Transitions in vertically oscillated granular media: molecular dynamics simulations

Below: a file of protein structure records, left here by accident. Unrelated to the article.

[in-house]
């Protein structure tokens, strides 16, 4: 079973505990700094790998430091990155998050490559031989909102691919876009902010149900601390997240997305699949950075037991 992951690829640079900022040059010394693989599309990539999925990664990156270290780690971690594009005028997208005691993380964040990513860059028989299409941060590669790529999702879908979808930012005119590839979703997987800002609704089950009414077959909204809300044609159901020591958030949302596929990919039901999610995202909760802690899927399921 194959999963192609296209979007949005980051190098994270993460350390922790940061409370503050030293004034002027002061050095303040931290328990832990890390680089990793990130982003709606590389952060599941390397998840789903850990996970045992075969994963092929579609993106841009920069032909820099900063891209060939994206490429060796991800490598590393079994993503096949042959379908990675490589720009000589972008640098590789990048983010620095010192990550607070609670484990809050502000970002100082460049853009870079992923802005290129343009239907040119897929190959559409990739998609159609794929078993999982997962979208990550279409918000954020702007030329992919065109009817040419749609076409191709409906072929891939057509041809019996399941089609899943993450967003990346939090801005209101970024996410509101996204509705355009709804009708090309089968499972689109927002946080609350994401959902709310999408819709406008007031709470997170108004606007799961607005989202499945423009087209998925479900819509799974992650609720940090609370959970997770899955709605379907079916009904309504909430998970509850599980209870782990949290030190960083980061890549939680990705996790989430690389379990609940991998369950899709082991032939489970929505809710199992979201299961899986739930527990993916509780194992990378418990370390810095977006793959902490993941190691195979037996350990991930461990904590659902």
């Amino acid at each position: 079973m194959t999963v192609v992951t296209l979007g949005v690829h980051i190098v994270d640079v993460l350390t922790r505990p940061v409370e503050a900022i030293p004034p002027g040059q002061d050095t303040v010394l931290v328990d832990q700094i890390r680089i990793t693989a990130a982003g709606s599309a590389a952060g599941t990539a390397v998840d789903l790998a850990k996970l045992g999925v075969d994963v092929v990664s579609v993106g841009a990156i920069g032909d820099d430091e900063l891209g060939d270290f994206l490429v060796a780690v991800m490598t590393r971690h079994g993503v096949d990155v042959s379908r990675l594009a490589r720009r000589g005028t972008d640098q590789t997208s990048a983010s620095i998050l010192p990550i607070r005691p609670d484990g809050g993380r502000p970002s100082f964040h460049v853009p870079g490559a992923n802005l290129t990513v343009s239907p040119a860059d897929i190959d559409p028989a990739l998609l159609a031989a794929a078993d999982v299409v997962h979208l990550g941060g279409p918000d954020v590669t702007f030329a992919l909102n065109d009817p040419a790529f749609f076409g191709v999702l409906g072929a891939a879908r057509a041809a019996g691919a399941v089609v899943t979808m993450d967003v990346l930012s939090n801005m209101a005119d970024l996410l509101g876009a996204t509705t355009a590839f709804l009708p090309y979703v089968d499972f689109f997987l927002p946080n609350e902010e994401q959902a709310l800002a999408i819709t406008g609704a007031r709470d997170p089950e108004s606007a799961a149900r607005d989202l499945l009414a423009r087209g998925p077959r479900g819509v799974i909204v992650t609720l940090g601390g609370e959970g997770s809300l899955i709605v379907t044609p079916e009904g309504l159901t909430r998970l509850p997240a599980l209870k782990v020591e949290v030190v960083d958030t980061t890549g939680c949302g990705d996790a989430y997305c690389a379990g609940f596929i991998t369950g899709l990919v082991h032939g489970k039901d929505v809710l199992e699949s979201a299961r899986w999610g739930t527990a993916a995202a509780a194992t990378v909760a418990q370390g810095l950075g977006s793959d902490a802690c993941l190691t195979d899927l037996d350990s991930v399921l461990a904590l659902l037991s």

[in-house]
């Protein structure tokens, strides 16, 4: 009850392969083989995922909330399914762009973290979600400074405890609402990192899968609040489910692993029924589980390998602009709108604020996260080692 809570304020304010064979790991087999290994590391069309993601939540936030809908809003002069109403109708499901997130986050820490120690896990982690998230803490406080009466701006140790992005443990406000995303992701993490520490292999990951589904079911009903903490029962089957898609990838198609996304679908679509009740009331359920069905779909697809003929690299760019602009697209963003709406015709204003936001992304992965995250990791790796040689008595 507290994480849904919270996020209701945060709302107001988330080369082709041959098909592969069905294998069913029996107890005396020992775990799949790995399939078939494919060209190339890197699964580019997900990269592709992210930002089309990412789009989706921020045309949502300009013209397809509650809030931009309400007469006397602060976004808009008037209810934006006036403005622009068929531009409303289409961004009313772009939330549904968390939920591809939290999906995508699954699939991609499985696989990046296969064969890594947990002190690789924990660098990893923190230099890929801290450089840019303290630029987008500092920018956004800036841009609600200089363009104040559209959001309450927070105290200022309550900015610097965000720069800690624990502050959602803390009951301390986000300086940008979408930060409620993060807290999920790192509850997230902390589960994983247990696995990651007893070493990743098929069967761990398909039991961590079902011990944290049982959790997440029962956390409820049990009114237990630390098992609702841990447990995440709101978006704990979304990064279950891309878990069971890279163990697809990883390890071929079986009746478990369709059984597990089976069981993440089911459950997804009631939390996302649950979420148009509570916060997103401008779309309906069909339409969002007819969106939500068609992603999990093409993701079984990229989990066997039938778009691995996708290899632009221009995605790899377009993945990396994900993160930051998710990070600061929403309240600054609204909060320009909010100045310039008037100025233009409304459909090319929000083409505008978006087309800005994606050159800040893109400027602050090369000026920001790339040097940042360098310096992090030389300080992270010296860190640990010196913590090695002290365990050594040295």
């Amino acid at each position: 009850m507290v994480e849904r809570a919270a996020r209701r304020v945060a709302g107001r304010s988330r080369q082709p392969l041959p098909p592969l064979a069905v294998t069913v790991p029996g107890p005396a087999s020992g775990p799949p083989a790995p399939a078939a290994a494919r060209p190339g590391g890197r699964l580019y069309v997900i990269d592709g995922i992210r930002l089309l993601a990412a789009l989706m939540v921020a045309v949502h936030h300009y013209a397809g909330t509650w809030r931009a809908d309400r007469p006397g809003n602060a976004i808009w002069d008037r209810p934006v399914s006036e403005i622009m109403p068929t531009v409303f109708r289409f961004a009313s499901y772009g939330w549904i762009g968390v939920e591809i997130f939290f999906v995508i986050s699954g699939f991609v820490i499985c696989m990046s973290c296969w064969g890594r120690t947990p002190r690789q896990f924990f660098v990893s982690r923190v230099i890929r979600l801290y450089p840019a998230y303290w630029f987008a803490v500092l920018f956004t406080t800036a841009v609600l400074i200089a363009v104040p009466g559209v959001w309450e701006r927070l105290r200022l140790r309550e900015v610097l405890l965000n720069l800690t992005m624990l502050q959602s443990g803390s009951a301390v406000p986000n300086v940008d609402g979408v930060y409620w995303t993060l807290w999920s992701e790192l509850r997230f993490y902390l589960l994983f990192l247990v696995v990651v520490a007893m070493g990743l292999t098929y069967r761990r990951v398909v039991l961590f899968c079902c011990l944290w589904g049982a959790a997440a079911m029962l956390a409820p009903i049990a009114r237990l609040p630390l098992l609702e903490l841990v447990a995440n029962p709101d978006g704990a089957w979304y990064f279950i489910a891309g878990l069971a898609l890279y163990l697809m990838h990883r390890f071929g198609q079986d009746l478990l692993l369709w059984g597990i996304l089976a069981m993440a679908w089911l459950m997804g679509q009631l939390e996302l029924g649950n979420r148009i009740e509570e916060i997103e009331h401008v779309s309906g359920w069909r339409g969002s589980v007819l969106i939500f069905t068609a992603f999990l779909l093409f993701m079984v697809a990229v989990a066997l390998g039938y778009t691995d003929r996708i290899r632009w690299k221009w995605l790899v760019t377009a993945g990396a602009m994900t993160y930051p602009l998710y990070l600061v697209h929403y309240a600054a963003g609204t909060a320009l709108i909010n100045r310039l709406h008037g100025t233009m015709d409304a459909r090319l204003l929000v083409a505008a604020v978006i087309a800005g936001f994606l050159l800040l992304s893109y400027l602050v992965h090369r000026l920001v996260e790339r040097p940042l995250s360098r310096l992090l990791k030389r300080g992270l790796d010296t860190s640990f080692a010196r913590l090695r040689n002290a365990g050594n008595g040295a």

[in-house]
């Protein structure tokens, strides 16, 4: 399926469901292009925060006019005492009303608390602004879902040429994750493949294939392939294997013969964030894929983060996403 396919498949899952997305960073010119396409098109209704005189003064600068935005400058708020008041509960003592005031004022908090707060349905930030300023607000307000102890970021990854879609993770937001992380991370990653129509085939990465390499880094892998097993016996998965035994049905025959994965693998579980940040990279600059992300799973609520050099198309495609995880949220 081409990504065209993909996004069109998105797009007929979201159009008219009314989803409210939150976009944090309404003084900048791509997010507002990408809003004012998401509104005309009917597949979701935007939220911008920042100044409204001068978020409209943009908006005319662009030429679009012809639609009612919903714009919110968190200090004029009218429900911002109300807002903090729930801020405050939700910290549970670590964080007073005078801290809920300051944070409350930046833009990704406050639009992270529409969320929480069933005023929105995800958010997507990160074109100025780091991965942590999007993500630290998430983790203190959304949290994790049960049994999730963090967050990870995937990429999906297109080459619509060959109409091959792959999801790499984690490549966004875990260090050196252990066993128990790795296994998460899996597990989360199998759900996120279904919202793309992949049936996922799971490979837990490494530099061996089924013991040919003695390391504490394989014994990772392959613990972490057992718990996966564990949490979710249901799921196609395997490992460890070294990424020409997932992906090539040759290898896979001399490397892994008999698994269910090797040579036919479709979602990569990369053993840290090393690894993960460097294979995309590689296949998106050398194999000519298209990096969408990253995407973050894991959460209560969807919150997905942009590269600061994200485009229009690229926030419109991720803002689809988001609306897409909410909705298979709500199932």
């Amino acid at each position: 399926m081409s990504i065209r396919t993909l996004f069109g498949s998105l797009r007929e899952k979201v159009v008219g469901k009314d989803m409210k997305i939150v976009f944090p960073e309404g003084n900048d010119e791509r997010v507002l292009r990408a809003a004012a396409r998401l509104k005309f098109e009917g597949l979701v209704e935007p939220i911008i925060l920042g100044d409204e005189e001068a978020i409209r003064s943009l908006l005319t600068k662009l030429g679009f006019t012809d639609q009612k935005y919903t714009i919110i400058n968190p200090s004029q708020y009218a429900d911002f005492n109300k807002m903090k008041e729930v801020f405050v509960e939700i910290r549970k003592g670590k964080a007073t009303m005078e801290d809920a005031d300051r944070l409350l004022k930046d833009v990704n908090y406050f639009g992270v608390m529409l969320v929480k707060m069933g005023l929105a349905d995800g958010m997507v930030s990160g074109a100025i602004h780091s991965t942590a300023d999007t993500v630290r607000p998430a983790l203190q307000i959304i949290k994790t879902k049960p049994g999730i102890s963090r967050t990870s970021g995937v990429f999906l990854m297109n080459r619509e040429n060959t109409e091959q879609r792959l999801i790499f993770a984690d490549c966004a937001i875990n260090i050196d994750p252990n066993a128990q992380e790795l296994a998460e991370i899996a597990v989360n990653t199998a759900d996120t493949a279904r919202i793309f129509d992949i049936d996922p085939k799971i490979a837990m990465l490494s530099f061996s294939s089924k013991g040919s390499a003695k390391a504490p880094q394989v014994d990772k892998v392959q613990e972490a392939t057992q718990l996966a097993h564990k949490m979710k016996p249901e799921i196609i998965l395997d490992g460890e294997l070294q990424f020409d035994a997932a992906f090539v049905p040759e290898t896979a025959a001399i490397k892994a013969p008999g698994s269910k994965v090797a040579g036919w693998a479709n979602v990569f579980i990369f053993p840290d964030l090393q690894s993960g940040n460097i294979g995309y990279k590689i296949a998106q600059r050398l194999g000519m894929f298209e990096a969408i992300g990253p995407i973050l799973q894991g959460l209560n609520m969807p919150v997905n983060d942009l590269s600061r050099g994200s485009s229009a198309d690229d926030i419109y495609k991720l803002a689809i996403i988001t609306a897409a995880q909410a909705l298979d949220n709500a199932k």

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Transitions in equilibrium systems are somewhat well understood, however similar transitions in nonequilibrium systems such as oscillated grains have not been extensively studied. One example is sublimation: the transition of a solid into a gas. This transition is studied in a granular monolayer subjected to circular forcing. We find that the solid and fluid phases coexist during the transition and that, unlike in equilibrium systems, they have granular temperatures that differ by two orders of magnitude. Another transition studied was the emergence of surface wave patterns in granular layers. It has been found that in Rayleigh-Benard convection in a molecular fluid, thermal noise plays a significant role in the onset of patterns. The type of transition is noise induced first order. Similarly, it is found that noise in granular media also significantly alters the transition to a patterned state. The system was modeled using the Swift-Hohenberg equation and a noise strength much higher (1.2 × 10−2 for a pattern of wavelength 21 times the particle diameter) than an average molecular fluid (≈ 10−8 ) was needed to reproduce simulation results. The transition to the patterned state in the MD simulation was compared with that in a simulation based on continuum equations for granular media.62 It was found that the dispersion relation for the patterns in both simulations agreed well with experiment. However, since fluctuations were also not included in the continuum equations, the onset of patterns in the continuum simulation was markedly different from the MD simulations due to the absence of noise in the system. These continuum equations were based on the assumption that the velocity distribution function in grains is Gaussian. Theoretical predictions of the shape of this function as well as some experiments have indicated that the universal shape might be P(v) ∝ exp(−Bv 1.5 ). The velocity distribution function in a quasi-2D granular gas was measured in experiment and simulation. The shape of the curve for this geometry was found to be highly dependent on the frictional properties of the container and particles. The segregation of a granular layer based on size of the particles was also studied. We compared molecular dynamics simulations to experiments to investigate what of the proposed mechanisms are relevant in this system. In conclusion, the molecular dynamics simulations of oscillated granular media has shown that this nonequilibrium system exhibits many behaviors not found in corresponding equilibrium situations.